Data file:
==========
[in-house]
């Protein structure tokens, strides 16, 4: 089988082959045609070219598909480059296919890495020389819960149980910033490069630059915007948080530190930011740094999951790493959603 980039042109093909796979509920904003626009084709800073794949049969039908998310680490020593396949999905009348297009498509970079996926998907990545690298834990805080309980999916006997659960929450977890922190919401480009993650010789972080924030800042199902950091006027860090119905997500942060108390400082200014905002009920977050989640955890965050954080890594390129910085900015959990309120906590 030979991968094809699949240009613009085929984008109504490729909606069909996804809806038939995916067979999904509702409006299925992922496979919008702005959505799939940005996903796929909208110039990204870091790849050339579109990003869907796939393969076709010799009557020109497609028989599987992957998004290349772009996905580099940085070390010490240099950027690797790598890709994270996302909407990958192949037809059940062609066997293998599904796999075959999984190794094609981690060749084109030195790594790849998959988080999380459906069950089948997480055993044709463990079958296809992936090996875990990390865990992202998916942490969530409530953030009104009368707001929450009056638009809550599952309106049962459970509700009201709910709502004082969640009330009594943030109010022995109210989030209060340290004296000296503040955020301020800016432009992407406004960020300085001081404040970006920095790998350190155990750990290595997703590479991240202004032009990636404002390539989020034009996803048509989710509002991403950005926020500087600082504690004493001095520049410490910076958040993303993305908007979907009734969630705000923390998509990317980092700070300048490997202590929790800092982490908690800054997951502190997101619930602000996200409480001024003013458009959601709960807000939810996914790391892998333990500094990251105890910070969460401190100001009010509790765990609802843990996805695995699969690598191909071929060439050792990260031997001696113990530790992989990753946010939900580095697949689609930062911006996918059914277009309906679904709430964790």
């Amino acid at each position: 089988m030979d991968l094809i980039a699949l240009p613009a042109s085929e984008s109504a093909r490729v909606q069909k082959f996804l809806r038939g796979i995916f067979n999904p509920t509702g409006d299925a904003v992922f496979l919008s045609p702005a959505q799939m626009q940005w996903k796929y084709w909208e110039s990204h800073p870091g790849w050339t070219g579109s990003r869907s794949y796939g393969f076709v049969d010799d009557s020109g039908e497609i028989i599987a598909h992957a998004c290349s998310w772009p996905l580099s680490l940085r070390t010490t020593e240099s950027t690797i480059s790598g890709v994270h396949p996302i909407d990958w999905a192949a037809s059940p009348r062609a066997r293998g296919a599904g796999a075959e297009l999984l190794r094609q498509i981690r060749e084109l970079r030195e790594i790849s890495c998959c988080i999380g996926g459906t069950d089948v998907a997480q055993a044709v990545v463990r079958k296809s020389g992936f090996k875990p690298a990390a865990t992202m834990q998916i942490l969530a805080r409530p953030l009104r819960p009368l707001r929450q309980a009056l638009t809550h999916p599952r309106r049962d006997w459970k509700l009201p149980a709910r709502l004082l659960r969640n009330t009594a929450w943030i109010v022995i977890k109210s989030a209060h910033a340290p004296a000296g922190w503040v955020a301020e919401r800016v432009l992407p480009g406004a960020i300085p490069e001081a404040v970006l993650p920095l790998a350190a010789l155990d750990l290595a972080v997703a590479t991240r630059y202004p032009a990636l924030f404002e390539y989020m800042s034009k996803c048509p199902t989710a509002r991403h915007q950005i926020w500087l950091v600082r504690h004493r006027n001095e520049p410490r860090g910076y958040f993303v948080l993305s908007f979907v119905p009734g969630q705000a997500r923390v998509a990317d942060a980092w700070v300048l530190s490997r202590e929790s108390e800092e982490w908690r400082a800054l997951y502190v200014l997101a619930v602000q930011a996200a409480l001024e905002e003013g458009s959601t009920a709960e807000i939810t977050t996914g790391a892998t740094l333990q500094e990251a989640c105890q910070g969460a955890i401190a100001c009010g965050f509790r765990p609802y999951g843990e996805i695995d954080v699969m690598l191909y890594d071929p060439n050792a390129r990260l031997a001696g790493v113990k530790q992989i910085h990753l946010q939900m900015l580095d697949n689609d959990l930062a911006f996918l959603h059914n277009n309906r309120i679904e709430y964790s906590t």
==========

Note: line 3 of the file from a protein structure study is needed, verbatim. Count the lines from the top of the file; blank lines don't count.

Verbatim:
């Amino acid at each position: 089988m030979d991968l094809i980039a699949l240009p613009a042109s085929e984008s109504a093909r490729v909606q069909k082959f996804l809806r038939g796979i995916f067979n999904p509920t509702g409006d299925a904003v992922f496979l919008s045609p702005a959505q799939m626009q940005w996903k796929y084709w909208e110039s990204h800073p870091g790849w050339t070219g579109s990003r869907s794949y796939g393969f076709v049969d010799d009557s020109g039908e497609i028989i599987a598909h992957a998004c290349s998310w772009p996905l580099s680490l940085r070390t010490t020593e240099s950027t690797i480059s790598g890709v994270h396949p996302i909407d990958w999905a192949a037809s059940p009348r062609a066997r293998g296919a599904g796999a075959e297009l999984l190794r094609q498509i981690r060749e084109l970079r030195e790594i790849s890495c998959c988080i999380g996926g459906t069950d089948v998907a997480q055993a044709v990545v463990r079958k296809s020389g992936f090996k875990p690298a990390a865990t992202m834990q998916i942490l969530a805080r409530p953030l009104r819960p009368l707001r929450q309980a009056l638009t809550h999916p599952r309106r049962d006997w459970k509700l009201p149980a709910r709502l004082l659960r969640n009330t009594a929450w943030i109010v022995i977890k109210s989030a209060h910033a340290p004296a000296g922190w503040v955020a301020e919401r800016v432009l992407p480009g406004a960020i300085p490069e001081a404040v970006l993650p920095l790998a350190a010789l155990d750990l290595a972080v997703a590479t991240r630059y202004p032009a990636l924030f404002e390539y989020m800042s034009k996803c048509p199902t989710a509002r991403h915007q950005i926020w500087l950091v600082r504690h004493r006027n001095e520049p410490r860090g910076y958040f993303v948080l993305s908007f979907v119905p009734g969630q705000a997500r923390v998509a990317d942060a980092w700070v300048l530190s490997r202590e929790s108390e800092e982490w908690r400082a800054l997951y502190v200014l997101a619930v602000q930011a996200a409480l001024e905002e003013g458009s959601t009920a709960e807000i939810t977050t996914g790391a892998t740094l333990q500094e990251a989640c105890q910070g969460a955890i401190a100001c009010g965050f509790r765990p609802y999951g843990e996805i695995d954080v699969m690598l191909y890594d071929p060439n050792a390129r990260l031997a001696g790493v113990k530790q992989i910085h990753l946010q939900m900015l580095d697949n689609d959990l930062a911006f996918l959603h059914n277009n309906r309120i679904e709430y964790s906590t």